I shall be tempted to use my P. & O. before then I feel sure, but otherwise I find I can save about £50. Staying on here of course means using Ted’s money so I am wanting to get back, also I can’t bare the idea of being up here, it’s miserable, and Dick only within 4 or 5 days’ journey, and that impossible to do alone; but he advises me to take this trooper as he has given his service to government in November, so it would be sheer waste of about £20 to get to him for so short a time. Shillong is off, needless expense and certainly I don’t feel like going anywhere for enjoyment these days; and without Ted or Dick I should hate it.

It was all going to be so different before with them both; it seems so funny in your letters to hear you say how sick Ted must be to be out of it, when he’ll be so very much in it. At present the 7th Division is still at Karachi and they don’t sail till the 18th, and then only go 8 knots so won’t be on the continent till almost the end of Oct. Then they won’t put these Indian troops straight into it if they can help it, they’ll want to climatize ‘em a bit, so one hopes & prays that the fighting won’t be so fierce as it has been, or is now, by then.

So relieved to hear about Paul. If we get this trooper on the 18th we go under the same escort as the 7th Division, but of course I don’t suppose we shall see anything of our friends & relatives; it will be a historical voyage anyway. Oh, but the heat in the red sea, people say it will hardly be possible! And a frantic journey to Karachi, about 10 of us are trying for it from here; the people with kids of course can’t go, it would be too hot. So that leaves us more chance of getting passages. We are on the end of a wire & hope to hear any minute; such a packing there will be as we only get about a day’s notice, it takes more than 2 days to get to Karachi.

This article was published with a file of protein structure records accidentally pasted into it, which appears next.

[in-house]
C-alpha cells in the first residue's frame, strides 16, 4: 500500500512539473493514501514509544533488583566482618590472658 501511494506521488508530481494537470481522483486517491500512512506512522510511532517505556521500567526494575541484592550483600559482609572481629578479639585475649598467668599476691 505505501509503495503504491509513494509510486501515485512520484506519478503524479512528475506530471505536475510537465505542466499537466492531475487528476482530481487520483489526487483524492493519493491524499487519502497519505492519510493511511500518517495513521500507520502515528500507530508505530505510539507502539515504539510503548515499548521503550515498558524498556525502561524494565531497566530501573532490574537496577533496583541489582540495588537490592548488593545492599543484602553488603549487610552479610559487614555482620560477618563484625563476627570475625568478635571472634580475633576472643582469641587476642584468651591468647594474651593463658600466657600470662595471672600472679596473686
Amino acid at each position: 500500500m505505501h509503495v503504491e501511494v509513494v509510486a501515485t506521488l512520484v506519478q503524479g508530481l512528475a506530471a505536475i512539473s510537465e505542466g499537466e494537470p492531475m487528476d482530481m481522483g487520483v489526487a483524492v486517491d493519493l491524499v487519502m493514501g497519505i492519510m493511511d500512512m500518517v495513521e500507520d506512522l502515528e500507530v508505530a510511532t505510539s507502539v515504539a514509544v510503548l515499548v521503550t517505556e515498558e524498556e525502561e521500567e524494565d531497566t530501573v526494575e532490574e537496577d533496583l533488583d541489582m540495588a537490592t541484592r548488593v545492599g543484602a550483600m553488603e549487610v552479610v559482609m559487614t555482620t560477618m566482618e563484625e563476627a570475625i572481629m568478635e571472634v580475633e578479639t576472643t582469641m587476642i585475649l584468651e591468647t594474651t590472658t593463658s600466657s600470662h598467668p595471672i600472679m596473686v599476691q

I hear from Ted most days, and several of the others of course, they hate these delays. Ted’s Trooper is the “Coronader” No. 39th transport, he embarks today. They’ve been in camp in the docks so far, and better off than most because the regiments who have embarked aren’t allowed ashore at all!

Will you get and send to Ted under the address I gave you last week with aditions found out by you, 3 refills (batteries) for an Ever Ready Baby Electric torch & one new bulb. He gave me one of these, a ripping thing but I gave it back to him to take, and by the time the parcel reaches him he’ll want new refils. Just risk sending them because there’s a chance of them reaching him, but you’ll know more your end about that.

Thanks for the cutting & intercession paper. They had a service here last Sunday (no parson) but I couldn’t go. I’ve been pretty rotten again, yet another chill, & those frantic pains in my back, but I stayed in bed & sat up at a huge fire for 2 or 3 days & caught the rotten complaint in time. I’m getting more experienced in it! It’s lucky for we’ve only a Black Doctor now up here and I couldn’t have him.

You say there won’t be a man left anywhere in Guildford, well that’s just what happen here, there only officers left at the Dept, no more men of any sort. It’s the oddest place in the world these days. I do so wonder where Willie is, he is in it by now I feel sure, the casualty list must be dreadfull. We haven’t had one at all yet – I shall hear a little news, when once I start that I shall dread landing.